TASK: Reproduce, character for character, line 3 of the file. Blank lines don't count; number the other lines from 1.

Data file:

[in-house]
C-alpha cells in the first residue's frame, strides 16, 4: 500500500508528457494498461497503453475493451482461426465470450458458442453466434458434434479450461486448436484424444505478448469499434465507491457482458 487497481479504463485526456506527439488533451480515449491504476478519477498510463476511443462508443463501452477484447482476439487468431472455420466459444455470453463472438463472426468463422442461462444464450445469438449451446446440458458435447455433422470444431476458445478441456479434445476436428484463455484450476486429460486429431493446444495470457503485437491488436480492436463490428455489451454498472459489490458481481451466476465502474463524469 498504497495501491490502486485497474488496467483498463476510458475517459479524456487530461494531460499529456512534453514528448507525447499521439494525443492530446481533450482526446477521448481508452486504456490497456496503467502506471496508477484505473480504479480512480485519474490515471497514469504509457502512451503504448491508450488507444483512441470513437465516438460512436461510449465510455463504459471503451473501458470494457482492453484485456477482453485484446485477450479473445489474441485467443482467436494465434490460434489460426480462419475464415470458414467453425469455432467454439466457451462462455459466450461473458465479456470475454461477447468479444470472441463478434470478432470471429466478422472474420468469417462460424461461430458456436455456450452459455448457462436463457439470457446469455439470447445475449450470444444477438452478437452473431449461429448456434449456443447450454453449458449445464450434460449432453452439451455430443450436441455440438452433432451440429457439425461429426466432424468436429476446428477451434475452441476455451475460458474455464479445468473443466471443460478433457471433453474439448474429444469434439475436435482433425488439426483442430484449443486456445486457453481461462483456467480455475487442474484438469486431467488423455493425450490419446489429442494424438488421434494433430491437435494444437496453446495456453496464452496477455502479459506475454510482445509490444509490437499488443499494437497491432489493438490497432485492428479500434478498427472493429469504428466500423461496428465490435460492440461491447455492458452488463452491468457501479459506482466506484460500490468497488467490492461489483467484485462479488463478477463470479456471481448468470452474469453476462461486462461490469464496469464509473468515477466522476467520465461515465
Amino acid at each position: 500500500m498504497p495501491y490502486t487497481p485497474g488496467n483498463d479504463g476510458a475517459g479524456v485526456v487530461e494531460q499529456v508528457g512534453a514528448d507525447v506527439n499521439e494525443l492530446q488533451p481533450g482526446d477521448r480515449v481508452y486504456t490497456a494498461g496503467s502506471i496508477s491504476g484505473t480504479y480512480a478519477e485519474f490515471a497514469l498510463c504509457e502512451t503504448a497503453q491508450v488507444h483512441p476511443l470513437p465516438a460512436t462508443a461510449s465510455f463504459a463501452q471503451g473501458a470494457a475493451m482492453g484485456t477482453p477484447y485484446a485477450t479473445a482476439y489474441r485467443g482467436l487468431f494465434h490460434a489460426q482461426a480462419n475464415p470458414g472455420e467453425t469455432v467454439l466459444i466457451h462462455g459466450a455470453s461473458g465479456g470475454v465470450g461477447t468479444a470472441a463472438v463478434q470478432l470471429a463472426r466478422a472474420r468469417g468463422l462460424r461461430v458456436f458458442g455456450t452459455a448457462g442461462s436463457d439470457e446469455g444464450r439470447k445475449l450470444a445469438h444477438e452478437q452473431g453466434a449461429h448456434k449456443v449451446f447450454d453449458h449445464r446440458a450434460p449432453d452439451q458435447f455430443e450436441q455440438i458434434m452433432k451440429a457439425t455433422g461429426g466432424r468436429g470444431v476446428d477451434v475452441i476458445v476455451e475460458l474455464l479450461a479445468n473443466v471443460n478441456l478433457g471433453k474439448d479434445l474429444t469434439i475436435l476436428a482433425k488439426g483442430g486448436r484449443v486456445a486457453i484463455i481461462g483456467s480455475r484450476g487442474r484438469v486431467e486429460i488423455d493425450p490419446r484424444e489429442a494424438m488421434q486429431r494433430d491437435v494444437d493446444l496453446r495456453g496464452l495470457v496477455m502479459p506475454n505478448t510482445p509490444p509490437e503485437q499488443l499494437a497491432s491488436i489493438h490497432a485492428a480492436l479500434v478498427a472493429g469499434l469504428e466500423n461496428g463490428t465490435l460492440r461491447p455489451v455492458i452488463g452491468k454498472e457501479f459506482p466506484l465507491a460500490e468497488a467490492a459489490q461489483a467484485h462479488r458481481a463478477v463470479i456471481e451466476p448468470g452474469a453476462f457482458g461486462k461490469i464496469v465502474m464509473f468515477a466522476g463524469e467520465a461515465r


Amino acid at each position: 500500500m498504497p495501491y490502486t487497481p485497474g488496467n483498463d479504463g476510458a475517459g479524456v485526456v487530461e494531460q499529456v508528457g512534453a514528448d507525447v506527439n499521439e494525443l492530446q488533451p481533450g482526446d477521448r480515449v481508452y486504456t490497456a494498461g496503467s502506471i496508477s491504476g484505473t480504479y480512480a478519477e485519474f490515471a497514469l498510463c504509457e502512451t503504448a497503453q491508450v488507444h483512441p476511443l470513437p465516438a460512436t462508443a461510449s465510455f463504459a463501452q471503451g473501458a470494457a475493451m482492453g484485456t477482453p477484447y485484446a485477450t479473445a482476439y489474441r485467443g482467436l487468431f494465434h490460434a489460426q482461426a480462419n475464415p470458414g472455420e467453425t469455432v467454439l466459444i466457451h462462455g459466450a455470453s461473458g465479456g470475454v465470450g461477447t468479444a470472441a463472438v463478434q470478432l470471429a463472426r466478422a472474420r468469417g468463422l462460424r461461430v458456436f458458442g455456450t452459455a448457462g442461462s436463457d439470457e446469455g444464450r439470447k445475449l450470444a445469438h444477438e452478437q452473431g453466434a449461429h448456434k449456443v449451446f447450454d453449458h449445464r446440458a450434460p449432453d452439451q458435447f455430443e450436441q455440438i458434434m452433432k451440429a457439425t455433422g461429426g466432424r468436429g470444431v476446428d477451434v475452441i476458445v476455451e475460458l474455464l479450461a479445468n473443466v471443460n478441456l478433457g471433453k474439448d479434445l474429444t469434439i475436435l476436428a482433425k488439426g483442430g486448436r484449443v486456445a486457453i484463455i481461462g483456467s480455475r484450476g487442474r484438469v486431467e486429460i488423455d493425450p490419446r484424444e489429442a494424438m488421434q486429431r494433430d491437435v494444437d493446444l496453446r495456453g496464452l495470457v496477455m502479459p506475454n505478448t510482445p509490444p509490437e503485437q499488443l499494437a497491432s491488436i489493438h490497432a485492428a480492436l479500434v478498427a472493429g469499434l469504428e466500423n461496428g463490428t465490435l460492440r461491447p455489451v455492458i452488463g452491468k454498472e457501479f459506482p466506484l465507491a460500490e468497488a467490492a459489490q461489483a467484485h462479488r458481481a463478477v463470479i456471481e451466476p448468470g452474469a453476462f457482458g461486462k461490469i464496469v465502474m464509473f468515477a466522476g463524469e467520465a461515465r